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Filed under bread, brunch, cooking class, Dinner, Food, vegetarian

The Tilda® Basmati Supperclub by Mallika Basu

I was very honoured to have been invited to a Tilda® Basmati Supper Club earlier this year hosted by the very talented chef Mallika Basu. It was a wonderful evening at The Little Yellow Door venue in Notting Hill and it was great to meet some fabulous foodies to share the food made by the awesome Mallika Basu.

The wonderful decor at The Little Yellow Door

The wonderful decor at The Little Yellow Door

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I was very inspired by Mallika’s menu which included a Chana Dal Khichri made with Brown Basmati. The brown rice gave it a lovely nutty flavour and I always enjoy the texture that Brown Basmati gives to a dish.

Delicious Khichri with Tilda Brown Basmati

Delicious Khichri with Tilda Brown Basmati

I enjoyed the Khichri with a fragrant and creamy paneer dish, a fabulous aubergine curry which used peanut butter (amazing!!) and a tangy, bright beetroot Raita. It was a feast for the eyes aswell as the tummy! 🙂

The other vegetarian rice dishes which were all made using different varieties of Tilda® Basmati Rice were South Indian Uthappams and Saffron Cardomum Kheer. Mallika was very clever in her use of rice and lentils (Urad Dal) for a short soak instead of the long fermentation process that is usually adopted for traditional Uthappam recipes.  The Kheer also made excellent use of Saffron and Cardomum to give this dish a traditional taste but in half the time if you use a pack of readymade Tilda® Steamed Basmati Rice.  Genius! The desserts were a sweet end to the supper and hats off to Mallika for all her inspired dishes!

Sweet and decadent Phirni and Kheer...yummm!

Sweet and decadent Phirni and Kheer…yummm!

It was so nice to meet other foodie friends Binny, Gayatri ,Chintal and Suchismita and you can read a great account of the evening and how Mallika inspired all the guests with her recipes at Binny’s Kitchen and Mummy & Me.

The wonderful food made by Mallika really inspired me to try out some of the yummy bags of rice we were given to experiment with by Tilda® Basmati and I wanted to try out a stir fry recipe using the new Tilda® Limited Edition
Firecracker Steamed Basmati Rice. I could’nt think of a better way than adding crunchy vegetables to a flavour packed pouch of this Firecracker rice and I hope you like it as much as I did!

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What you need:

  • 1 pack of Tilda® Limited Edition Firecracker Steamed Basmati Rice
  • 1tsp vegetable oil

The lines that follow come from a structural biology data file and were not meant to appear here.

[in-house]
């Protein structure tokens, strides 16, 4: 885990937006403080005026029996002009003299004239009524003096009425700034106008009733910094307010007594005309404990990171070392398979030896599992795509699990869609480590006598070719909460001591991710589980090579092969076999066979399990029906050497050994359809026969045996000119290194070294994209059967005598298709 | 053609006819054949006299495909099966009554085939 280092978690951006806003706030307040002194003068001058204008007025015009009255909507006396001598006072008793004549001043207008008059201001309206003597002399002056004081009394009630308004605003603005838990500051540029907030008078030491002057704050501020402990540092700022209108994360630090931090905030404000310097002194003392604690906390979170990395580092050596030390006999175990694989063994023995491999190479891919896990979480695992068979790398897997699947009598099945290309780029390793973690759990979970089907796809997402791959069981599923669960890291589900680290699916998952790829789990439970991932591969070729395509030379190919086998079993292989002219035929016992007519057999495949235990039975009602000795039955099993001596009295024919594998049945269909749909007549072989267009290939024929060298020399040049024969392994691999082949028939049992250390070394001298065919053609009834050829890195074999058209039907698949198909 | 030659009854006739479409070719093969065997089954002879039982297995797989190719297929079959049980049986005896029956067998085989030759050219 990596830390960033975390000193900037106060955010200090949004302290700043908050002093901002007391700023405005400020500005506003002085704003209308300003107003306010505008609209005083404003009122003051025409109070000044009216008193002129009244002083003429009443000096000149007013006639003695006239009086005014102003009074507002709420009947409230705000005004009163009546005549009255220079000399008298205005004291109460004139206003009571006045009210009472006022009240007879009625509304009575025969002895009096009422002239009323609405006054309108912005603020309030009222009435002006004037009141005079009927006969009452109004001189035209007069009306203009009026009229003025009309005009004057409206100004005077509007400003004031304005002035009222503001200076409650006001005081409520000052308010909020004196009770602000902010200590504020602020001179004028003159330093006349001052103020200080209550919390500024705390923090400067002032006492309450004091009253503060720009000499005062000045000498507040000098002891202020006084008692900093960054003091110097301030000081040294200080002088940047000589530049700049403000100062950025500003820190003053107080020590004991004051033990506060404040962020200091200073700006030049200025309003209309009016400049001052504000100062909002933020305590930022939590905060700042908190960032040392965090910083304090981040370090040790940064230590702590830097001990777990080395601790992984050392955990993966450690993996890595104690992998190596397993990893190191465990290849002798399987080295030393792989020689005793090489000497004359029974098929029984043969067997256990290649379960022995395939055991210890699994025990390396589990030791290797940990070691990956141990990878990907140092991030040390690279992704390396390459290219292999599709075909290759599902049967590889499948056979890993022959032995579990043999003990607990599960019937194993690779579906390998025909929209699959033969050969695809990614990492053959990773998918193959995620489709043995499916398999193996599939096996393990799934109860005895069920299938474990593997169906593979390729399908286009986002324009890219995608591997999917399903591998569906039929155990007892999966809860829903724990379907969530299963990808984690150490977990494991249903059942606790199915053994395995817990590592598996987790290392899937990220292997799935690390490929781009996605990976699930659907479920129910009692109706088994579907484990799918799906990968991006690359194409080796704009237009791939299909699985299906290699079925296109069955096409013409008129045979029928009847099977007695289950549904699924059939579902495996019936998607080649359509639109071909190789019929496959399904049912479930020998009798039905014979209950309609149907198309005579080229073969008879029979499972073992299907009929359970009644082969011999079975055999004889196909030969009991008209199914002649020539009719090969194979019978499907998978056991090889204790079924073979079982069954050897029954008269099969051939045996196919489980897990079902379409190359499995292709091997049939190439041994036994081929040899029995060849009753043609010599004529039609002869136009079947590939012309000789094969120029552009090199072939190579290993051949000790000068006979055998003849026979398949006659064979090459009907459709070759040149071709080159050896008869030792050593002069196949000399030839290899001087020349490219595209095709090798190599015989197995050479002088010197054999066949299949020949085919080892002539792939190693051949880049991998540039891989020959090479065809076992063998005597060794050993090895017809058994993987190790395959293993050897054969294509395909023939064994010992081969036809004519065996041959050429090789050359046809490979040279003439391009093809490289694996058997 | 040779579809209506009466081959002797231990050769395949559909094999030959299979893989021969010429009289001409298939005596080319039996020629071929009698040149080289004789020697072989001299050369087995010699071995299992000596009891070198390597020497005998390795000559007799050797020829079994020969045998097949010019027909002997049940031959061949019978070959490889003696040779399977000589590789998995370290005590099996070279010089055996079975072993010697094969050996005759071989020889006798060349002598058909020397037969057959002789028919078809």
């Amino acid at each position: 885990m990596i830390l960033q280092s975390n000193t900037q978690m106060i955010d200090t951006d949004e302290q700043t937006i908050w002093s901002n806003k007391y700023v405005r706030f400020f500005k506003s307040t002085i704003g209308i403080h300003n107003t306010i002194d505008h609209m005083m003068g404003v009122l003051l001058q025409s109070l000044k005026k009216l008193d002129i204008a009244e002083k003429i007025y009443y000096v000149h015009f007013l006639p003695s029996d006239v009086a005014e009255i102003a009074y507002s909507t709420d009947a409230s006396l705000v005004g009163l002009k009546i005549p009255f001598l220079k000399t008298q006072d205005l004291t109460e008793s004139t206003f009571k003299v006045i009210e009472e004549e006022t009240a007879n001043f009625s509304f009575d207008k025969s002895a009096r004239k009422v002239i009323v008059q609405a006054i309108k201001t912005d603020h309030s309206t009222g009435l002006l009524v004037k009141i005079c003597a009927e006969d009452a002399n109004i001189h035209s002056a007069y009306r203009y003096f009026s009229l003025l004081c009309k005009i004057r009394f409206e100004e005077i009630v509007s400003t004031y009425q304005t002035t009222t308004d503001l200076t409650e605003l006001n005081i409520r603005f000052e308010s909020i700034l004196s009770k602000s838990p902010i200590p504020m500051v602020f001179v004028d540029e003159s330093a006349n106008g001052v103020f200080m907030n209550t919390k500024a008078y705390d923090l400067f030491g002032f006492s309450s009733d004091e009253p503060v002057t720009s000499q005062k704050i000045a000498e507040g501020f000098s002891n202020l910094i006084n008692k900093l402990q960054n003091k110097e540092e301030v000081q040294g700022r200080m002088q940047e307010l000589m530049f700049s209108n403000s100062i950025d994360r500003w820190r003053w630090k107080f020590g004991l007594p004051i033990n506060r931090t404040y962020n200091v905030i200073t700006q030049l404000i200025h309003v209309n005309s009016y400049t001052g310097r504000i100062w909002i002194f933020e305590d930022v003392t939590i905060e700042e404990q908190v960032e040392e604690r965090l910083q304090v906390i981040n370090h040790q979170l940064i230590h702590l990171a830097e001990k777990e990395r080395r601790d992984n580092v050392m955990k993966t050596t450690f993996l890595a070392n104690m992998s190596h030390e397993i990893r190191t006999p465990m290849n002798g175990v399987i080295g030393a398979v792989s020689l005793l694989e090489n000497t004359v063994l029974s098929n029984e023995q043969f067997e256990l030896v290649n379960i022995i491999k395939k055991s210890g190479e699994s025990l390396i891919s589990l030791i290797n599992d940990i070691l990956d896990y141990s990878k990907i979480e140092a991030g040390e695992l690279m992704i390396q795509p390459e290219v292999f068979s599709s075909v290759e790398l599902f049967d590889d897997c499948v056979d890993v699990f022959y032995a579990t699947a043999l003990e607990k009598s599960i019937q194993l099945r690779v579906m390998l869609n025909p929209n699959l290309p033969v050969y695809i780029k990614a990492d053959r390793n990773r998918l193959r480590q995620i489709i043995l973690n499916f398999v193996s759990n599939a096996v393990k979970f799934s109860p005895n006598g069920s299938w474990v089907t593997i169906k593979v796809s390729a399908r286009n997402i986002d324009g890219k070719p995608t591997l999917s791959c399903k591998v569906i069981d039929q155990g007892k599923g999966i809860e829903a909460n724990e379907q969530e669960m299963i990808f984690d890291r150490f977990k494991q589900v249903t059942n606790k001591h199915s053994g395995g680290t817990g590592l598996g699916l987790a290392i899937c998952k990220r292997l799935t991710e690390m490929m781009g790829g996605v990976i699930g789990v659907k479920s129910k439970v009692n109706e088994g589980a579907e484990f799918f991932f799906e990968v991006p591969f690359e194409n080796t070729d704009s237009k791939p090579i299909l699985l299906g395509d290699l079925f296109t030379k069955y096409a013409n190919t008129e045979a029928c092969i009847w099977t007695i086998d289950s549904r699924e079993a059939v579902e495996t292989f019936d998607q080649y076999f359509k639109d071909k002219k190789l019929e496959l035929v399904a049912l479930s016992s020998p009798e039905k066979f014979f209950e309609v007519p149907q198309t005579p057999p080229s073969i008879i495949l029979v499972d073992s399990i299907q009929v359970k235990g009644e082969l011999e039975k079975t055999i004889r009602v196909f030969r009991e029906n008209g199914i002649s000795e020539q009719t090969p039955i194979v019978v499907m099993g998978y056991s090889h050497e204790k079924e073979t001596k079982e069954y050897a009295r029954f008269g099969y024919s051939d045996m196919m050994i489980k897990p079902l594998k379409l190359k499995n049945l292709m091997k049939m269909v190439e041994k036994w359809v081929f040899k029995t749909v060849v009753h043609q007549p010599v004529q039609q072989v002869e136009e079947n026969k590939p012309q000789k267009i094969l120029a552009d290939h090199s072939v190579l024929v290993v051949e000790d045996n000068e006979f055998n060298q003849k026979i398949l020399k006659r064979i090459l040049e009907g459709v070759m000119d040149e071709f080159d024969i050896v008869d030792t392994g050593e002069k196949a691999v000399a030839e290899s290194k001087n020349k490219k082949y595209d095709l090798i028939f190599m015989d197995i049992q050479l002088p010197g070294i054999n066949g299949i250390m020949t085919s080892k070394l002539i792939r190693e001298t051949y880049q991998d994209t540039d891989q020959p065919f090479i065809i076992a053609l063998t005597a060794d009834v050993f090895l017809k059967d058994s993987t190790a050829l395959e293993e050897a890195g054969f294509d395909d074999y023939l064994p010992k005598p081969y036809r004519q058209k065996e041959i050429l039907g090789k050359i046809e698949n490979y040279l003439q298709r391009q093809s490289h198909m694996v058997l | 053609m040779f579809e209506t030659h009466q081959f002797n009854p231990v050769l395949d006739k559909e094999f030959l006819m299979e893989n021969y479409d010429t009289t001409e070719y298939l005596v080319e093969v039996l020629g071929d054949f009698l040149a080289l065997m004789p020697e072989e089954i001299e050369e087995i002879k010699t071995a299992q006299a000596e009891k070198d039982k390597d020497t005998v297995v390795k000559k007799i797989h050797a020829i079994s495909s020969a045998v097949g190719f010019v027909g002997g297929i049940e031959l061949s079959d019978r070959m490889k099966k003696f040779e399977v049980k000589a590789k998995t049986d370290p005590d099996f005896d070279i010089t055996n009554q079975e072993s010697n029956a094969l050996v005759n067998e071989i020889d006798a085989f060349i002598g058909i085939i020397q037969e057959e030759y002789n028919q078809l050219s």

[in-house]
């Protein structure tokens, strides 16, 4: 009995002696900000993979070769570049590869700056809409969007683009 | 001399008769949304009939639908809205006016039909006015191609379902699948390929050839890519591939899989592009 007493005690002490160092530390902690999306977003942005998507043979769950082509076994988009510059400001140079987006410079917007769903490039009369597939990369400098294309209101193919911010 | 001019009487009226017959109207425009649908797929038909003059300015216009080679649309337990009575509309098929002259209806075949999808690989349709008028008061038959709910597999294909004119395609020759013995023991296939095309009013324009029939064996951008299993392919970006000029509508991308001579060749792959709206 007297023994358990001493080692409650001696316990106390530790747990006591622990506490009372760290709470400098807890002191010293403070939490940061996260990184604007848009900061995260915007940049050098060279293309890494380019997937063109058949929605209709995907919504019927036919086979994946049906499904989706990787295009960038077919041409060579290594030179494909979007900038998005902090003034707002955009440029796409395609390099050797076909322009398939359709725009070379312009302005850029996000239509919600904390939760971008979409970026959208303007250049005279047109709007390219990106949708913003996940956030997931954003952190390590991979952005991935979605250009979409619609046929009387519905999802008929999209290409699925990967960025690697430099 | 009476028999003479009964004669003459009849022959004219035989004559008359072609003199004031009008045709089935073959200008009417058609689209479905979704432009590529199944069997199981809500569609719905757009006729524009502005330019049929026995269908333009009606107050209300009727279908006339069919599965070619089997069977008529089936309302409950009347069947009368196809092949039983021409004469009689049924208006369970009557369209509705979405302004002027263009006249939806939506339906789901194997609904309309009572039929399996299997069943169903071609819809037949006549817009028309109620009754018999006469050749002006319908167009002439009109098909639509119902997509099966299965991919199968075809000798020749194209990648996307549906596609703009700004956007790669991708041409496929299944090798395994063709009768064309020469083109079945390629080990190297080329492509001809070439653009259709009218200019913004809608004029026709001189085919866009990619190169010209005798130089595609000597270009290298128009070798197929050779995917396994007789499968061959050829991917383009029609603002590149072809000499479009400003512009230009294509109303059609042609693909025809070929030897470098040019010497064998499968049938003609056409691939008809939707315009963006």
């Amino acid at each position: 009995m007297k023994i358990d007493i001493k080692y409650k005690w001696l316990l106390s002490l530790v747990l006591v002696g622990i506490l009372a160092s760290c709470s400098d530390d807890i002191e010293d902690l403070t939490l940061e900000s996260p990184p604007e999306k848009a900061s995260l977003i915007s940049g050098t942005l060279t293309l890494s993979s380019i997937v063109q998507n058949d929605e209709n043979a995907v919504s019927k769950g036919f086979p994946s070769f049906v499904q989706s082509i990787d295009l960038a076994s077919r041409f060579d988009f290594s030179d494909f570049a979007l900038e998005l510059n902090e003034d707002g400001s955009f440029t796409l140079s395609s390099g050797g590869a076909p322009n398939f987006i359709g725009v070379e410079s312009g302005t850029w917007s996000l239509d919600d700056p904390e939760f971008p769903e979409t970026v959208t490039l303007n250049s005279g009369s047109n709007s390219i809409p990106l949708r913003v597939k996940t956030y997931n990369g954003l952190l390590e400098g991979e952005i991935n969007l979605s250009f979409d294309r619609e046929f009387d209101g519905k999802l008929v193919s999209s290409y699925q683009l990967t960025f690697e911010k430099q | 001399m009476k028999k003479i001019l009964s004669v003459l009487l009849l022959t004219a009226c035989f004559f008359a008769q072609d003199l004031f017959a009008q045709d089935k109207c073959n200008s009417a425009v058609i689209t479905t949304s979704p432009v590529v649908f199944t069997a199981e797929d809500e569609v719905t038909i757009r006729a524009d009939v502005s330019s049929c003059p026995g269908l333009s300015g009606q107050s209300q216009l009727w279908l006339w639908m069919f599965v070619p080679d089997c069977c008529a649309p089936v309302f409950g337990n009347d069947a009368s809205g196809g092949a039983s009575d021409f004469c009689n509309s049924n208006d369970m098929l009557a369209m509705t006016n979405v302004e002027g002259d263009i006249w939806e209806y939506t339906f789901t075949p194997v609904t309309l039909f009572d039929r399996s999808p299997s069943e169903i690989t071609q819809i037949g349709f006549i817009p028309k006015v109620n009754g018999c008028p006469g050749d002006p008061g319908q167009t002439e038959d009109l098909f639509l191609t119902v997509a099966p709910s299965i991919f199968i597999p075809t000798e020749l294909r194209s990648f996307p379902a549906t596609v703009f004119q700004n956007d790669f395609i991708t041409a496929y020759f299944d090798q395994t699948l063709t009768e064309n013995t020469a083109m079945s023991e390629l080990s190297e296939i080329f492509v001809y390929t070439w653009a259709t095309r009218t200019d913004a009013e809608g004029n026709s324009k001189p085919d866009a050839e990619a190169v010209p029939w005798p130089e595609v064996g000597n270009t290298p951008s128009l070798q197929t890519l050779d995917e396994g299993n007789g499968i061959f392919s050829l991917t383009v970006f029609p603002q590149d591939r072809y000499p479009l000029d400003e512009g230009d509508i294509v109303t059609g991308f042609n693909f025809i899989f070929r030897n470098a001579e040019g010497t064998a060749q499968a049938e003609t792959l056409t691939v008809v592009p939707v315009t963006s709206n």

• 2 inch piece of ginger, finely sliced
  • 1 clove garlic, finely chopped
  • 50g mushrooms, sliced
  • 50g Broccoli, cut into small florets
  • 1 red or yellow pepper, sliced
  • 1 spring onion, the white section sliced finely and the green section sliced lengthways for garnish
  • Soy sauce, to season
  • 1/2 tsp Chinese 5 spice powder
  • OPTIONAL: dried red chilli flakes or ground Szechuan pepper

How you make it:

  1. Heat the oil in a pan or a wok and then add the ginger and garlic and stir fry for about 2 minutes or until soft.
  2. Add the mushrooms, broccoli and peppers and cook for 5 minutes, stirring regularly so all the veg are cooked through.
  3. Add any optional spice (Chinese 5 spice, red chillies or Szechuan pepper) and then the pack of Tilda® Limited Edition Firecracker Steamed Basmati Rice and cook for four minutes.
  4. Drizzle with soy sauce and garnish with sliced spring onion.

Best enjoyed if you gobble it up immediately!

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Filed under Chinese, Desi, Dinner, Food, indian, Lunch, recipe, vegetarian

The purple fruit

Aubergine, eggplant, baingan, kathrikkai…call it what you will! But this veg. Vegetable? Ahem! Actually it’s a fruit would you believe and is one of my favourites! There’s so many different dishes that I have seen from around the world that use this versatile purple plant so I decided to share some of my recipes with you. In English I use the term ‘Aubergine’ and although in botanical terms is classified as a fruit, it is often thought of as a vegetable and used in mostly savoury dishes. However I have seen it used once as a dessert and I am perfecting this to share with you one day 🙂 So the first recipe I have using aubergine is one which is a fusion from India and Persia and is called “Baingan Borani“. Borani is a term used in Persian cooking for a dish containing a cooked vegetable in a yoghurt gravy. We have a South Indian/Srilankan version which uses Aubergine burnt over a flame and I love the smokiness that this ‘pachadi’ (yoghurt salad) gives. I have also seen very similar yoghurt and aubergine recipes from Greece and Turkey and we couldn’t get enough of it during a trip to Istanbul. Baingan Borani is so flavourful that you don’t really miss the heat that you might usually add into such dishes and so it marries well with spicier side dishes or a spicy biryani or pulao.